“If there is nothing very special about your work. No matter how hard you apply yourself, you won’t get noticed and that increasingly means you won’t get paid much either.” - Michael Goldhaber, Wired
Question: What is the difference between a distinct brand and a commodity?
Hint: Everything! Most importantly, you. Over the holidays, I went back home to New York City. Right before New Year’s Eve, we received the biggest snowstorm in five years. In my opinion, there are few things as beautiful as NYC (excuse the outburst of patriotism) right after a snowstorm. Allow me to extend my personal thanks to every one who took more initiative than their job required them to and made a difference during the storm! As a professional, regardless of your specific job, everything you do will either add to your success or detract, but everything does count! Attention (or lack thereof) to detail seriously matters.
The snowstorm hit, and my girlfriend and I were trapped. Problem: we needed something to eat, and I couldn't drive two feet because of the snow... forget about driving to the store. Solution: I decide to walk about a mile in the snowstorm to get groceries. Insane? Maybe, but we were hungry. Toward the end of my extremely brisk morning walk, I got to the corner grocery store. There I found a comforting sign: “One dozen bagels for $3.” YES! I entered the store and gave my normal greeting to the person at the register, “GOOD MORNING, how are you?” To which I received a warm and fuzzy response (a stare of total disgust and resentment). I admit I’m a sucker for jovial people, so I smiled back and went to the food counter. There were two employees behind the counter having a conversation about the bad weather and how much they hate having to be at work. Meanwhile, I was waiting patiently. I was the only warm body resembling a customer in the store at the moment, and still I waited for about FIVE MINUTES! The patience I'd had three minutes earlier was being tested. I quietly said, “Excuse me please.” They looked over at me, a bit pissed off that I had the audacity to interrupt. One of them politely acknowledged me with a “Yeah?” “Can I have a dozen bagels, and where do you have hot chocolate?” Response: “Over there,” as they directed me with a head motion and returned immediately to their conversation. “Over there? Where over there? Over in the next aisle? Down the street in the next store? Maybe they keep the hot chocolate somewhere over in Jersey!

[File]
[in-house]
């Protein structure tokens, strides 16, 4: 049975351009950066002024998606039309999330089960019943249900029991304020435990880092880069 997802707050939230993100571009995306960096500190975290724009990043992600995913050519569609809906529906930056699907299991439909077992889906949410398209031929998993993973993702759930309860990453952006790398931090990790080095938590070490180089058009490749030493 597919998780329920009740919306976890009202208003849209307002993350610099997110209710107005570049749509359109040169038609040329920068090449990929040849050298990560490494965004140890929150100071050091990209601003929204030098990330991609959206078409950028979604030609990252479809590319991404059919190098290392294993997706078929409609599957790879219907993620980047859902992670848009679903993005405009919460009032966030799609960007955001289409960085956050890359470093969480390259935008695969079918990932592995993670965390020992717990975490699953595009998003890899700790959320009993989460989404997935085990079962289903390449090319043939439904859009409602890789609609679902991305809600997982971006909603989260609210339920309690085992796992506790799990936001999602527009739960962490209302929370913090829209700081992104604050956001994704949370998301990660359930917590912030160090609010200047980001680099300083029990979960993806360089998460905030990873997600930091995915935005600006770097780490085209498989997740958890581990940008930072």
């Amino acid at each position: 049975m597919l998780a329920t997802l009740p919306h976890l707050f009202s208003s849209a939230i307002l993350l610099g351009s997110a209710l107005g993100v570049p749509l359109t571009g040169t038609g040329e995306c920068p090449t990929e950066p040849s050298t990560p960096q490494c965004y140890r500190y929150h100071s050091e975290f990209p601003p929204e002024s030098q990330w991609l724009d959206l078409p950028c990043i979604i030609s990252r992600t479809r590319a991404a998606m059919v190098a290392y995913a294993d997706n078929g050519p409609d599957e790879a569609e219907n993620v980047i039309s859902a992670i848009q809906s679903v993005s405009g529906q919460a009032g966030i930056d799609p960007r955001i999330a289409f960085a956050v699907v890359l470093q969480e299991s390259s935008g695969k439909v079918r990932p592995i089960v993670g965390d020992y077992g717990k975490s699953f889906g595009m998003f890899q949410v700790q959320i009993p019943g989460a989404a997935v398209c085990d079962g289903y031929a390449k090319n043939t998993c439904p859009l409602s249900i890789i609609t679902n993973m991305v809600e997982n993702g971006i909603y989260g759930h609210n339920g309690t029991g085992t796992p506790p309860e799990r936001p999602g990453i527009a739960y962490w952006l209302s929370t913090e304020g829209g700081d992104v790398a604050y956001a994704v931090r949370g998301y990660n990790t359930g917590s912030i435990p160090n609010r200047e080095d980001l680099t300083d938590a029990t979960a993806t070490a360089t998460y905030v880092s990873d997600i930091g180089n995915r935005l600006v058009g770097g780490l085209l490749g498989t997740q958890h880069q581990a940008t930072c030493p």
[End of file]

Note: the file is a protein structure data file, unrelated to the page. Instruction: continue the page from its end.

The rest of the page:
Mental note: "Bobby, do not totally and completely lose it!" Deciding that I would not let Happy and Smiley behind the counter affect my emotional state and ruin a great snowstorm, I left to continue my bagel and hot chocolate quest elsewhere.
Customer Service Encounters of the Poetic Kind
I wandered for about a block and headed for another grocery store. As I walk in, I'm greeted with, “Congratulations, you've made it through the snow! How are you today?” ("Who is this girl?" I thought to myself.) “Good morning,” I responded. “Do you have hot chocolate?” “Packets or you want one now?” “Packets.” Not only did she tell me where it was, she came out from behind the counter to escort me to the hot chocolate. I probably looked confused, and she wanted to make sure I got there okay.
After getting my bagels, I decided to grab a cup of coffee (it was freezing outside). She said, “Are you in a rush right now?” I didn’t fully understand the question, but I said “Not really, why?” “Well, we haven’t had many people in here today, so the coffee’s been sitting a while. I can make you a fresh pot if you want to wait two minutes.” (Initiative and consideration, what a concept!) After the fresh pot brewed, I noticed they only had “the pink stuff,” no blue packet sweeteners. “I hate the pink stuff,” I said, (no offense intended to the pink stuff guys) “Do you have the blue stuff?” If she would have told me they didn’t offer blue stuff, I would have been disappointed, but I would have lived with it. Instead she went down the aisle and opened up a box of blue stuff and put it out for me. Was that a huge sacrifice on her part? Not really, but usually I get, “No, just what’s there.” So when she did that, I appreciated it. I also appreciated:
- The toll booth attendant who made a point to lean outside of the booth smiling and shout, “Happy Holidays” with a wave to every car that passed her at the battery tunnel.